Funding, special interests, and sloppy methods...A connection?

Aside from the differences in both the patients and researchers now covered under the 1994 CDC CFS case definition, one thing is for certain. It is obvious that the CFS research community has laid a confusing and shaky foundation for CFS research. The revised case definition for CFS has opened a Pandora’s Box of conflicting results, created confusion about what defines CFS, and has contributed to a loss of respect. But when one looks at the differences in patients and research standards being applied under the 1994 CDC revised case definition, should this come as a surprise? I recall one CFS activist saying that the CDC’s approach to CFS research is "garbage in, garbage out." And, often what the CFS research community is failing to see, is the loss of credibility to CFS research.

Without a previous knowledge of the research methods, philosophies, and viewpoints of given CFS researchers, there is no way to meaningfully interpret CFS research. Sadly, the CFS research community tends to be insulated. So not surprisingly, justifications for the conflicting results are often repeated with little challenge or debate.

Many researchers in the CFS community stringently support keeping the definition for CFS broad, loosely defined, and with very few standards, all the while whispering about the need for "reform." Often, a few words are whispered in support of reform, while quite a few rationalizations are trumpeted in favor of the current system. Could it be that they are aware that their bread is buttered by continuation of the broader definition? In other words, they need the broader definition to obtain funding for a broad array of personal interests and projects.

The broad definition keeps no one perfectly happy, but it keeps funds rolling in for a wide variety of interests and needs, leading to a comfortable satiation. One researcher interested in reforming CFS research standards wisely sums up the prevailing philosophy in the CFS research community, "This situation has resulted in conflicting clinical and laboratory observations that in all likelihood is due to different populations of patients being studied in different centers." This researcher has it correct!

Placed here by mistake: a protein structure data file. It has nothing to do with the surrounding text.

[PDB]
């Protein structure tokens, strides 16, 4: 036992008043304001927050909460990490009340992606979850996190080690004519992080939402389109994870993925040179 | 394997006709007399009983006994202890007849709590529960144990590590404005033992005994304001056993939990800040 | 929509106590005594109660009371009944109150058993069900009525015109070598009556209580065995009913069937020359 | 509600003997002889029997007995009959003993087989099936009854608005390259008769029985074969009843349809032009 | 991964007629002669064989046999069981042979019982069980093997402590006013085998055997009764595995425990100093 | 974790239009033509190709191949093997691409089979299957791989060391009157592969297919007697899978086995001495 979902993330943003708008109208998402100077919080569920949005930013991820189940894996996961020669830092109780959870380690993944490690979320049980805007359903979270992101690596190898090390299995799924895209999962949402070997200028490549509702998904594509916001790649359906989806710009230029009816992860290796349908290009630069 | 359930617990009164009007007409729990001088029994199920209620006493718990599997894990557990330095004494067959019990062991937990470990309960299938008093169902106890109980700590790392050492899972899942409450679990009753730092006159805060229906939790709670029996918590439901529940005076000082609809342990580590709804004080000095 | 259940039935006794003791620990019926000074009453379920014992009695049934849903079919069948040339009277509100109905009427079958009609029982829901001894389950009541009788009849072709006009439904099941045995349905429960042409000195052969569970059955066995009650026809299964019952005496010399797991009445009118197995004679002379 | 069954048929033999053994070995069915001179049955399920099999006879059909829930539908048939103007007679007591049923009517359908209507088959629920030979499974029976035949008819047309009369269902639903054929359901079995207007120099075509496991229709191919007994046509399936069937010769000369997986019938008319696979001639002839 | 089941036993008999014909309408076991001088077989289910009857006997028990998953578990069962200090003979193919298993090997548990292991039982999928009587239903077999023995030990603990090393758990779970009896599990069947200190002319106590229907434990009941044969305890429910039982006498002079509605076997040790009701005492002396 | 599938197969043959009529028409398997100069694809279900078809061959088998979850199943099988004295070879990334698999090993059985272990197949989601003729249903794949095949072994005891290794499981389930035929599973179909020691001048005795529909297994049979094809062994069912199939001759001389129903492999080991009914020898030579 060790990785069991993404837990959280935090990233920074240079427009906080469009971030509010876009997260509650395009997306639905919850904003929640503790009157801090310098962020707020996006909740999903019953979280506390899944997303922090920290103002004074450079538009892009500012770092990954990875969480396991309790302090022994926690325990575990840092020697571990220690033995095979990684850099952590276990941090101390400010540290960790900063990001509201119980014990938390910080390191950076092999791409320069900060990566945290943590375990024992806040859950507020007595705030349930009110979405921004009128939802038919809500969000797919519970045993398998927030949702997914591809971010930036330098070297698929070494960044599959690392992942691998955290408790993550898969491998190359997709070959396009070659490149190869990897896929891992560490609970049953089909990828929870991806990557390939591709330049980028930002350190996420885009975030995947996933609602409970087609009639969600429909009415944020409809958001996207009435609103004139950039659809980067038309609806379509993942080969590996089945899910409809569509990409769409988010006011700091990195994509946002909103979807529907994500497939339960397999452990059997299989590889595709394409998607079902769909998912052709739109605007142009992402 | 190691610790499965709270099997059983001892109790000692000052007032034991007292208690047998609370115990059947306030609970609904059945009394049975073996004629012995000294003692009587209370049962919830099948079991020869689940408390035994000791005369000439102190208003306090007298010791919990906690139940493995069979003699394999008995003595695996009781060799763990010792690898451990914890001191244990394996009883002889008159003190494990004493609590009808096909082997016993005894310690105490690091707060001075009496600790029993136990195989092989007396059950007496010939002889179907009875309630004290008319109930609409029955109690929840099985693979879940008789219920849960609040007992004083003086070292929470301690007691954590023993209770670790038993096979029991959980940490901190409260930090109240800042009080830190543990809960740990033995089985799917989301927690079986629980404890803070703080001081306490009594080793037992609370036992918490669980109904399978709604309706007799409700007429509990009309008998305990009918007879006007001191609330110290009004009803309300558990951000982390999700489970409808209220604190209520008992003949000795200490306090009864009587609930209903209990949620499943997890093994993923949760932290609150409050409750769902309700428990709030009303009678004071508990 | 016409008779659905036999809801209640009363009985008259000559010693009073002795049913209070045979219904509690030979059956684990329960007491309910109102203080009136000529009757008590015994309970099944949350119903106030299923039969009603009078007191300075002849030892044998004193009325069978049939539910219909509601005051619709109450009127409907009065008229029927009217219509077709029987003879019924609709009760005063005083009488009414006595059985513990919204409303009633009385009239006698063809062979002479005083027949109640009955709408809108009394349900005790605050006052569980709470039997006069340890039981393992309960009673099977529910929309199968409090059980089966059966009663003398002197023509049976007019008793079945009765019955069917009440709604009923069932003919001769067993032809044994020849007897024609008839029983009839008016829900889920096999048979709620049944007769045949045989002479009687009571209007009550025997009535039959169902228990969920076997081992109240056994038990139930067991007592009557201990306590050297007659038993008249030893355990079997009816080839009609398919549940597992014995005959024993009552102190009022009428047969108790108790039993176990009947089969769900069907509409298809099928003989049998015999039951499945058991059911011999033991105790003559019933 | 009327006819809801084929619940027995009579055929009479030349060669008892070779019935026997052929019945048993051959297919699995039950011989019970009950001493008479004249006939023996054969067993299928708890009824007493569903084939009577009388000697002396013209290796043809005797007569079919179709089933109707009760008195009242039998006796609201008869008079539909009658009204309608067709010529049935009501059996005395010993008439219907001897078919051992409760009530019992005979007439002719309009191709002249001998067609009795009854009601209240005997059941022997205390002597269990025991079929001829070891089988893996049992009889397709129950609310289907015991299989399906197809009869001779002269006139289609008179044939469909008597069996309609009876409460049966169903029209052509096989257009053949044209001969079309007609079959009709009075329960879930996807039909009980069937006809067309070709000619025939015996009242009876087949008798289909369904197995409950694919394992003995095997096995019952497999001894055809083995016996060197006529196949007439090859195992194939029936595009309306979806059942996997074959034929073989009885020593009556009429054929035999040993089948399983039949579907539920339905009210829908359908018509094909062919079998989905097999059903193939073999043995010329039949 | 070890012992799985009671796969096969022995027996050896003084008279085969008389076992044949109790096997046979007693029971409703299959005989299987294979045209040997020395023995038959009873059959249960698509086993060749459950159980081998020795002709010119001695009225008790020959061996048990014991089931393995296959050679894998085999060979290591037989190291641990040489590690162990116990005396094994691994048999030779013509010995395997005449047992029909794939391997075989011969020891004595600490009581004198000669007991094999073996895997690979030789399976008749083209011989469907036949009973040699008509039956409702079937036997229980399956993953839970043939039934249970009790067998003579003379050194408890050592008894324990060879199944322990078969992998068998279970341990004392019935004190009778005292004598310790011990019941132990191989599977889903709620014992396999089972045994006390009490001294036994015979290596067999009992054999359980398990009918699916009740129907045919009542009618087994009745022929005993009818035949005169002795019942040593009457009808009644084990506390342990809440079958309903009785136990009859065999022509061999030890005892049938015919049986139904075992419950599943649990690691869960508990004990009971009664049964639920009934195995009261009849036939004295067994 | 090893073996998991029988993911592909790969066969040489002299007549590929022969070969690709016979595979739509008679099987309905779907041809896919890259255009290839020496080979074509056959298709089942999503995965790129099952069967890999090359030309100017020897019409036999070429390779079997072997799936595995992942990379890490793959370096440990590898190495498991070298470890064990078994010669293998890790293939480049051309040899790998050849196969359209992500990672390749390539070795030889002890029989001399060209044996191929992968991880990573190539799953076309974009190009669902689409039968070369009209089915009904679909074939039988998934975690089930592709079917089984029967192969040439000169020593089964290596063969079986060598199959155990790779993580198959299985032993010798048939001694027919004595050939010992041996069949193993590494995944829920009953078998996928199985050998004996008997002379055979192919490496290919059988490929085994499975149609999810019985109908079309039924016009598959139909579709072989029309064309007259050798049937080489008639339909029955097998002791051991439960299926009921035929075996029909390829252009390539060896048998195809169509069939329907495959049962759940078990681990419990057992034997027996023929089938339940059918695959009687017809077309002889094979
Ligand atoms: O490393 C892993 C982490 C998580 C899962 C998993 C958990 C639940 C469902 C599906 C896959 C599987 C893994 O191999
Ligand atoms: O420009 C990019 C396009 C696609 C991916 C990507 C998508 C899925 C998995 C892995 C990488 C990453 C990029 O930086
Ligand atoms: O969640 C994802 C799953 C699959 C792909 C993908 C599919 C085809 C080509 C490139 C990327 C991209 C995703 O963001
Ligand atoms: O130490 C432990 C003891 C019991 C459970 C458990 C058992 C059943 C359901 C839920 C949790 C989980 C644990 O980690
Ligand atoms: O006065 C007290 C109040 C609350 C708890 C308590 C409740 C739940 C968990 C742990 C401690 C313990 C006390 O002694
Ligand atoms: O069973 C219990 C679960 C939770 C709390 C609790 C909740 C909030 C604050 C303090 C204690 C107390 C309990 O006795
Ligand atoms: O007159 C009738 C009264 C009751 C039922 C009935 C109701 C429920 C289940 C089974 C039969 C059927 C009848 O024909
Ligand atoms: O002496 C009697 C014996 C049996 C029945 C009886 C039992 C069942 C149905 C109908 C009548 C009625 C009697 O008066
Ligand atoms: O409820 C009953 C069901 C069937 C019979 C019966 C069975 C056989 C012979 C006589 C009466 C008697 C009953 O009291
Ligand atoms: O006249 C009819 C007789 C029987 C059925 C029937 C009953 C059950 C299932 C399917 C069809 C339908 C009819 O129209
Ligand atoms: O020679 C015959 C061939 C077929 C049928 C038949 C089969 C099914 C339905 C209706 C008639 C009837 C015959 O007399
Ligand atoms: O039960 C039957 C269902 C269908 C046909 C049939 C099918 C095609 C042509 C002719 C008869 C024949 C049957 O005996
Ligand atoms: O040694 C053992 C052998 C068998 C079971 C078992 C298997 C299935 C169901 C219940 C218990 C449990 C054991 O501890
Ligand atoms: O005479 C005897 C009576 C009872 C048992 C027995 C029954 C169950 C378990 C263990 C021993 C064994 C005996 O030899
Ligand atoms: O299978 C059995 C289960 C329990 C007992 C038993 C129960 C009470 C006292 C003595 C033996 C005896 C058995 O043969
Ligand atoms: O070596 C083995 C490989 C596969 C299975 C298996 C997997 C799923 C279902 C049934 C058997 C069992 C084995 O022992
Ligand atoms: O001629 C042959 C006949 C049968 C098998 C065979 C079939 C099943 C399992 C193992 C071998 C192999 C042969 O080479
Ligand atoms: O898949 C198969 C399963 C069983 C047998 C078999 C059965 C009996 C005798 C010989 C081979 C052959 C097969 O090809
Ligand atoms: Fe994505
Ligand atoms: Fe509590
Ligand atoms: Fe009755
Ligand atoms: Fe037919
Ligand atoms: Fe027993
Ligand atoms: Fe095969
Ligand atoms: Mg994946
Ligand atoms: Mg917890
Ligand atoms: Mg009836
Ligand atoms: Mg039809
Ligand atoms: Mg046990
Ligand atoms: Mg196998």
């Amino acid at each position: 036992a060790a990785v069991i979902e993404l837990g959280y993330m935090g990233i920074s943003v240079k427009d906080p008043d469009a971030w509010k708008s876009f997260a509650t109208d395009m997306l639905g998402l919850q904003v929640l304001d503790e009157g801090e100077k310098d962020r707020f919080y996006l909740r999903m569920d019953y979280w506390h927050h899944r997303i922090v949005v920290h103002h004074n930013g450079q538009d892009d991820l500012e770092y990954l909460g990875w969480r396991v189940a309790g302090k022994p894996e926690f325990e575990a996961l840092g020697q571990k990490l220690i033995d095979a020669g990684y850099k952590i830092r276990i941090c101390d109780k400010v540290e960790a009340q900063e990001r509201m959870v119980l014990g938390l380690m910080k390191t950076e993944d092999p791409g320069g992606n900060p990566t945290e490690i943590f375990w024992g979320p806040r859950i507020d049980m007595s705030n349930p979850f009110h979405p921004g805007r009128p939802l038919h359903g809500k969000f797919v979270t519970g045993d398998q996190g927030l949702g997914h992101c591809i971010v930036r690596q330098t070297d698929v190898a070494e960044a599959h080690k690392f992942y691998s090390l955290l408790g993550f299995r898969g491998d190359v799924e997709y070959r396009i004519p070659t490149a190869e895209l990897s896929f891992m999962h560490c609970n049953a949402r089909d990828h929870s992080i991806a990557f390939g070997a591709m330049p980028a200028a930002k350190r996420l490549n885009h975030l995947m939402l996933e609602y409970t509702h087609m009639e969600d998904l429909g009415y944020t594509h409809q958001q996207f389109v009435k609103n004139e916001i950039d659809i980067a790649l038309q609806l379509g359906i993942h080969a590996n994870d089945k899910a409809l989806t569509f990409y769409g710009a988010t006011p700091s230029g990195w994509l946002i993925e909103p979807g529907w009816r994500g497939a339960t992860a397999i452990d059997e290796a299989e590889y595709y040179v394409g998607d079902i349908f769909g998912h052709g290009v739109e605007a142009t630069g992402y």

Summing it up

At a recent CDC meeting to determine new approaches to CFS research, participants gave presentations on Gulf War Illness, fibromyalgia, and predefined psychiatric disorders, all under the "fatigue syndrome" rubric.

Some presenters at the conference seemed to strive to illustrate that their research was the true "CFS", using the broad 1994 case definition as their instrument of measurement. Others strived to proselytize the attendees with a newly formulated religion of "one illness", "one cause", many conflicting "results." Is this "science" actually based on trendy funding needs and building political consensus rather than reliable and time-tested methods? If not, what is it based on? Many say it is based on funding. Others say a lot of what is being funded is not quality research, and the support for the low standards are simply needed to allow low quality research to continue.

One thing is for sure, the broad "integrative" approach to CFS research carved out by the CDC has not been effective. And, despite a set of oft-repeated rationalizations, it is not based on effective scientific methods or ideas. Contrary to the claims of the revised CDC case definition, the integration of differing fatiguing illnesses into CFS research is not "clarifying" the disease. Years after the broadened definition, CFS research results have become as conflicting as the definition itself. Should this turn of events really surprise anyone? Not really! It should have been predictable!

Yet, not only does the CFS research community still bravely utilize low standards, they have created a whole new set of rationalizations to prop them up. To rebuild a reliable foundation for CFS research, the greater scientific community will have to reexamine the philosophies and ideologies that are used to do the "propping." It is these philosophies that are at the root of the shaky ideological foundation of CFS research. The rationalizations of the low standards are just as much a hindrance to true reform as the low standards themselves. They are now often habitually repeated by many patients, researchers, and even activists in the CFS community with little or no examination.

In order for CFS research to find itself on more reliable ground, this flimsy philosophy, not just the conflicting results it has produced, will have to be challenged and rethought.

Source: www.cfidsreport.com. Reprinted with permission of the author. (c) The CFIDS Report.